Every pregnancy begins with a 3 percent chance that the resulting baby will have birth defects, and that is before individual genetic and environmental histories come into play. Some birth defects cannot be prevented or fixed. Medicine cannot work miracles.
That's the message in "The perils of the imperfect expectation of the perfect baby," an article in this month's American Journal of Obstetrics and Gynecology. Prospective parents need to understand that "perfection in pregnancy is not attainable now or even in the foreseeable future," according to the article's authors.
Doctors too can get drawn into "expecting more from medicine than its limited diagnostic and therapeutic capacities justify," say the article's authors, led by Frank A. Chervenak MD. Not only that, but "many pregnant patients are optimistic about the advances in medicine and are confident that their physicians will solve all problems that could occur with their pregnancy."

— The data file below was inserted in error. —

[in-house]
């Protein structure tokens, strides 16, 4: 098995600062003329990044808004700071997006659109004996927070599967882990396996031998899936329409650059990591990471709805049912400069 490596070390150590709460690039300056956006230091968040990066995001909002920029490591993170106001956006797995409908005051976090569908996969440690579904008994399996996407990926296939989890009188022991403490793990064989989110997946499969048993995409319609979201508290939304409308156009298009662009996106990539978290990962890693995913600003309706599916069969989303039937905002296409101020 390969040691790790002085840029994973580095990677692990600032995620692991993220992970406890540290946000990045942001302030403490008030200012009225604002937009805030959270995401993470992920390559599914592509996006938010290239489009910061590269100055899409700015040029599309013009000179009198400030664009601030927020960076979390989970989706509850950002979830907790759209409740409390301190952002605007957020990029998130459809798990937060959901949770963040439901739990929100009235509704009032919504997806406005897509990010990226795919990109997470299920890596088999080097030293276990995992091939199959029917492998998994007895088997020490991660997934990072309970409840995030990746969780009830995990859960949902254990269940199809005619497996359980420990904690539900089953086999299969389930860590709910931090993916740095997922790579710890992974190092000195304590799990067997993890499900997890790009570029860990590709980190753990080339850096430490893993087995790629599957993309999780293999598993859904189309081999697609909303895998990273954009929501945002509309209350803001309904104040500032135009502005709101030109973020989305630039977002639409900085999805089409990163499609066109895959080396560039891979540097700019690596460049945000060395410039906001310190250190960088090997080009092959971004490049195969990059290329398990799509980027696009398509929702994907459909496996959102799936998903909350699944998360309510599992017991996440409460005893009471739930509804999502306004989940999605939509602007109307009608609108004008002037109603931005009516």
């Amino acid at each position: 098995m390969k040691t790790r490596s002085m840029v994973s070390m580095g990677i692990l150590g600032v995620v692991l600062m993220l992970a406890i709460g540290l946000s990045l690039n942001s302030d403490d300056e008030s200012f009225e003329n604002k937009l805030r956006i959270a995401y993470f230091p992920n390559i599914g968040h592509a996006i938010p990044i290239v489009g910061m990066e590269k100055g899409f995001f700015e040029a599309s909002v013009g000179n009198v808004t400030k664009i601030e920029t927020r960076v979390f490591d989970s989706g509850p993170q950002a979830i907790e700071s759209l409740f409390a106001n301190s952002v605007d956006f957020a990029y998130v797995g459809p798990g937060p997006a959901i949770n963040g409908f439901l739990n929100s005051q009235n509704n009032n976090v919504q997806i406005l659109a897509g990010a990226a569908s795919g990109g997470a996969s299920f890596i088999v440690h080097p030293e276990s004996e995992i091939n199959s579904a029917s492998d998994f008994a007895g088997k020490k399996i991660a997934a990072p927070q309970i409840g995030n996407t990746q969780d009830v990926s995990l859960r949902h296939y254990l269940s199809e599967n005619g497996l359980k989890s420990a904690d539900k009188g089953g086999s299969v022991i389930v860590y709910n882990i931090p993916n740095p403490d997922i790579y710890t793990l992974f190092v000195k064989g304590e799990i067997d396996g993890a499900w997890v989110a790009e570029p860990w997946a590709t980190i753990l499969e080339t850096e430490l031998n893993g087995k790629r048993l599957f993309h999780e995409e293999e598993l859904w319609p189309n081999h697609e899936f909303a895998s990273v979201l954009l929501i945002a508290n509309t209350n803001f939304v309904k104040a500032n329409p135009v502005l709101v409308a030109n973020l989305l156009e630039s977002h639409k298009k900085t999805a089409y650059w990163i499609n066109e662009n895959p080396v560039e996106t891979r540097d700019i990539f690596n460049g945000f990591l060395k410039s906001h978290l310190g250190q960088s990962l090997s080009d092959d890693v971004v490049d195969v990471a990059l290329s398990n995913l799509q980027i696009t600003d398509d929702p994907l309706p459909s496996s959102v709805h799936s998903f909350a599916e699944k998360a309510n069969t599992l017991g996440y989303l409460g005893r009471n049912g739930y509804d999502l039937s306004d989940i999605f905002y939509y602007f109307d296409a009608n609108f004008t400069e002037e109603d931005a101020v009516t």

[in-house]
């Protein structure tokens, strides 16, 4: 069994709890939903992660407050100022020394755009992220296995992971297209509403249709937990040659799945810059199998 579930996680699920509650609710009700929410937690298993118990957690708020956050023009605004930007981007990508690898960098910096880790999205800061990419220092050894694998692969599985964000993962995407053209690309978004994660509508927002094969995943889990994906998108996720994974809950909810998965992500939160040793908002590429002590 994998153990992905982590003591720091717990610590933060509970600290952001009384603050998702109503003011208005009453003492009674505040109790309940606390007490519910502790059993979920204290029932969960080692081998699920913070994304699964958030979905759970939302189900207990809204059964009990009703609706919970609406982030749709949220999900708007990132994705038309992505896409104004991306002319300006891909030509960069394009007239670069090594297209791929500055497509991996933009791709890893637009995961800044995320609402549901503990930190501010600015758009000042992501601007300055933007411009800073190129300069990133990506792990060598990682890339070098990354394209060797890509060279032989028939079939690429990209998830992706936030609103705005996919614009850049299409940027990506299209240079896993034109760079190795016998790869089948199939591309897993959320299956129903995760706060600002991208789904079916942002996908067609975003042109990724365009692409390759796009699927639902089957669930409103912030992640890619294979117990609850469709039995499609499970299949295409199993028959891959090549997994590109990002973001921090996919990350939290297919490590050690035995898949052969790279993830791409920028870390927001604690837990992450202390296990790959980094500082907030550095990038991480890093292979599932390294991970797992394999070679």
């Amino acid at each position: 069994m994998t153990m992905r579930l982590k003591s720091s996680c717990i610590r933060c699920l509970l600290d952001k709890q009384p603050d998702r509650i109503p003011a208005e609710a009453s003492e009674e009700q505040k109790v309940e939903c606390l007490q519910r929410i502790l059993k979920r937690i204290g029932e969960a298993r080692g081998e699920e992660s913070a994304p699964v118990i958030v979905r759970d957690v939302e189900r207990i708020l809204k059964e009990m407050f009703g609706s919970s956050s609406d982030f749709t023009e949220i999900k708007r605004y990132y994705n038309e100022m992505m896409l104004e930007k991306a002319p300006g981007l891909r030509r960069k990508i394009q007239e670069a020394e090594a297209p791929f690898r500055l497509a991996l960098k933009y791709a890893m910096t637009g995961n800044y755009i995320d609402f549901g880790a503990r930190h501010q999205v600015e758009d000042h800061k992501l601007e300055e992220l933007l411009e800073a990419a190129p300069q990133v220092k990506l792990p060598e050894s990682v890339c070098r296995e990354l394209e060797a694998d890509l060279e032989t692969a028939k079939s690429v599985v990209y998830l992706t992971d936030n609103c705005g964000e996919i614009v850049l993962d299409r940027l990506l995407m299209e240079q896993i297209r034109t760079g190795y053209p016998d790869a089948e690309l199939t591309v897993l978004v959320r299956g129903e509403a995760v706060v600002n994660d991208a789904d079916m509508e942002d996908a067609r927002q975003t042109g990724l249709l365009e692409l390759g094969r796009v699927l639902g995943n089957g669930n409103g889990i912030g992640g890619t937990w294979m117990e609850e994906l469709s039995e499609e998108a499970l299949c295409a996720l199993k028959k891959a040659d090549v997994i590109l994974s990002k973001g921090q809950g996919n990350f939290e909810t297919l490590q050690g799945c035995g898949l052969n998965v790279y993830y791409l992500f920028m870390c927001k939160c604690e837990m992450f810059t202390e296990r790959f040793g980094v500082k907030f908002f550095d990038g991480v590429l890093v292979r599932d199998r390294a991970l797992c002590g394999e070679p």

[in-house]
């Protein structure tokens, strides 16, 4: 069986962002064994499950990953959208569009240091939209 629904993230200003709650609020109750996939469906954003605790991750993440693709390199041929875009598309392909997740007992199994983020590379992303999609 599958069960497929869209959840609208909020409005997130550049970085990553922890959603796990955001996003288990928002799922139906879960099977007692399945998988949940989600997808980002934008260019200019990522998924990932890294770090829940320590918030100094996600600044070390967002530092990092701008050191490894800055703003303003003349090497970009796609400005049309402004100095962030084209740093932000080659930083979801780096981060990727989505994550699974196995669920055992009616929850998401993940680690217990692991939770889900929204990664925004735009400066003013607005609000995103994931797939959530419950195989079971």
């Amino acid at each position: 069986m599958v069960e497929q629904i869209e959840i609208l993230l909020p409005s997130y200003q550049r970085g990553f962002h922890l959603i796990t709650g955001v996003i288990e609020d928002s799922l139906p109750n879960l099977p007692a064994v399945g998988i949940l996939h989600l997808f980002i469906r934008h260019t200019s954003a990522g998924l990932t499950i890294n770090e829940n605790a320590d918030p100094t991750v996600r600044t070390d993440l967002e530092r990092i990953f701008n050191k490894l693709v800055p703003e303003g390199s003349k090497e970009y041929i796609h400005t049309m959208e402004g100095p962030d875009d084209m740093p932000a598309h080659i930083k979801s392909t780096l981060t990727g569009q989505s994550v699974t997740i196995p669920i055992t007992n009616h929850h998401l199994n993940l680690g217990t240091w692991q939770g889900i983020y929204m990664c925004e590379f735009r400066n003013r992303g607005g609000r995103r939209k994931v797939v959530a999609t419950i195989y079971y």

In fact, everyone needs to get in touch with "the inherent errors of human reproduction, the highly variable clinical outcomes of these errors, the limited capacity of medicine to detect these errors, and the even more limited capacity to correct them," the article states.
The expectation that a perfect baby can eventually be taken away from every pregnancy "assumes powers of medicine to control human reproduction that medicine does not possess," the article states.